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Clean Power 10MW-Solarpark

Published on June 14th, 2012 | by Thomas Gerke

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Watch the Construction of a 10-MW Solar Power Plant in Germany

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June 14th, 2012 by  

 

The 10-MW solar power plant pictured above is located at the northern slope of a gravel and sand pit near the German city of Aachen. When the construction is finished, it will cover an area of roughly 75,000 square meters. In European terms: more than 10 soccer fields.

In order to achieve a capacity of 10 MW, a total of 44,000 solar modules are being installed. It will be the largest solar power plant in the German state of North Rhine-Westphalia and will produce enough clean electricity for about 3,000 average 4-person households.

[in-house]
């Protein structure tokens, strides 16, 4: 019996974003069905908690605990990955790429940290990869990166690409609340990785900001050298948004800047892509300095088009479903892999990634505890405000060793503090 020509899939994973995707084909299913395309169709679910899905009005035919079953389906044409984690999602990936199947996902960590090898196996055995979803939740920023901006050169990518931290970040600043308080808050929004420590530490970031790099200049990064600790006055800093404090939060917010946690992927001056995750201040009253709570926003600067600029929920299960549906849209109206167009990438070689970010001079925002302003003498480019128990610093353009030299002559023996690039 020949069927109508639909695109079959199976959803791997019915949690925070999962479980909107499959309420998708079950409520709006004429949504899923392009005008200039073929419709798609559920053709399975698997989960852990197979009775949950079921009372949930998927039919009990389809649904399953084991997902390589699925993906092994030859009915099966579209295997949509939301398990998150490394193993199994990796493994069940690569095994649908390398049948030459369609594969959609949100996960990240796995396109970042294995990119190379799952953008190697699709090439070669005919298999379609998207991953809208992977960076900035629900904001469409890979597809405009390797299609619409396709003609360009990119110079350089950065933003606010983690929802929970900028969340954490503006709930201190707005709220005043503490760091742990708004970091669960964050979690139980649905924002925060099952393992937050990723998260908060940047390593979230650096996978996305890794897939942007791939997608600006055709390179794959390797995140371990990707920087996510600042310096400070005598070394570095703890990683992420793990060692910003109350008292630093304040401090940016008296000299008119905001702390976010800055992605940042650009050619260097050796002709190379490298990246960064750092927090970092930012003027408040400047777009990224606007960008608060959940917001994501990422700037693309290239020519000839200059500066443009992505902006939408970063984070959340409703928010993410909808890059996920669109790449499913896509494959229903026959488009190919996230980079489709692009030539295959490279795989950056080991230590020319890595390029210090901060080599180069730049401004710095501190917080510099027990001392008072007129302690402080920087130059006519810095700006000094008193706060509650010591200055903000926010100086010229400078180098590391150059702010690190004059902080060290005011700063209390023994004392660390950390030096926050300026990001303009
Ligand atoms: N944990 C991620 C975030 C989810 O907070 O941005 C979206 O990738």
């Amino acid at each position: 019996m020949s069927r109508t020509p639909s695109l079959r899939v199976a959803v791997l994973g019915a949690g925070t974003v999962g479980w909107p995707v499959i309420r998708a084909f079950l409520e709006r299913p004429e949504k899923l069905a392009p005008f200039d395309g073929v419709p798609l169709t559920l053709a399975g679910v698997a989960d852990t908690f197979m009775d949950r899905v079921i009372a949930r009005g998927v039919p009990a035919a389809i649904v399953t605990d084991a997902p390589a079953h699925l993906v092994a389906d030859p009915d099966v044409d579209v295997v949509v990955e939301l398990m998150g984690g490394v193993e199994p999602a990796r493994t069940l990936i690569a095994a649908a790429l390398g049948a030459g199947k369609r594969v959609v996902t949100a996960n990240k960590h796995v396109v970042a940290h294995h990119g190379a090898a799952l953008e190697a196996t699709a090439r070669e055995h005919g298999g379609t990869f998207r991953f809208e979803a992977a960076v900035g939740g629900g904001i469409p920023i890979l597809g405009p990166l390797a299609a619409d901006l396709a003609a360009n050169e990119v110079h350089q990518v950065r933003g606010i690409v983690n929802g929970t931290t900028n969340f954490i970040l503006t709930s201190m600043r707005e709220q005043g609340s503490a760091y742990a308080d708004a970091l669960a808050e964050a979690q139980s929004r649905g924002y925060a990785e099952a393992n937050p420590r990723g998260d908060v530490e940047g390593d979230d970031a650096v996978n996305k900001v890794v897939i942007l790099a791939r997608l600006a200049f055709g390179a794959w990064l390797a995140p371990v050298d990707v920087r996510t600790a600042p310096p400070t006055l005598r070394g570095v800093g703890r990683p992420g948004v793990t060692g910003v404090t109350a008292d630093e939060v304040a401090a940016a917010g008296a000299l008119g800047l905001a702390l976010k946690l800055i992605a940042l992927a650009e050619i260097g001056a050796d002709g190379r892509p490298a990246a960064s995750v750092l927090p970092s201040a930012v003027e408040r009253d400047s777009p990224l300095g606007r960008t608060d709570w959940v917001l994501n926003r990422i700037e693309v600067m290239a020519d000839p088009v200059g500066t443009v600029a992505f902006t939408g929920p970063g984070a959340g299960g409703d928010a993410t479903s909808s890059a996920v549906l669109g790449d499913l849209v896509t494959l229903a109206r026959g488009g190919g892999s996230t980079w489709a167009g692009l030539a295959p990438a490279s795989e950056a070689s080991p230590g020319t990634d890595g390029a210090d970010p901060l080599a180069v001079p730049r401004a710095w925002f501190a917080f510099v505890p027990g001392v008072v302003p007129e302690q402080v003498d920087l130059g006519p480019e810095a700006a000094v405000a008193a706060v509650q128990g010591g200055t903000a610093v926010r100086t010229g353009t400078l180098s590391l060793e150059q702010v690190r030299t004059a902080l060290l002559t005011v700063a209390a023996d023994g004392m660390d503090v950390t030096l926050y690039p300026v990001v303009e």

The solar power plant will be operated by a new-founded joint venture consisting of the company that owns the gravel and sand pit and a regional power, gas and water supplier called EWV. The two companies shared the total initial investment cost of about €12 million Euro evenly.

Both the solar power plant and the gravel and sand pit will end their operations about 30 years from now. At that time, in the 2040s, the solar modules will be recycled, the pit will be filled up with soil, and renaturalization of the area will begin.

Installation of the modules began on Monday and the opening ceremony is due on the 29th of June. Renewables grow up so fast.…

You can watch the “show” live by following this link: ewv.live.netcamviewer.de (not a lot of action at the moment, but hopefully there is when you pop in).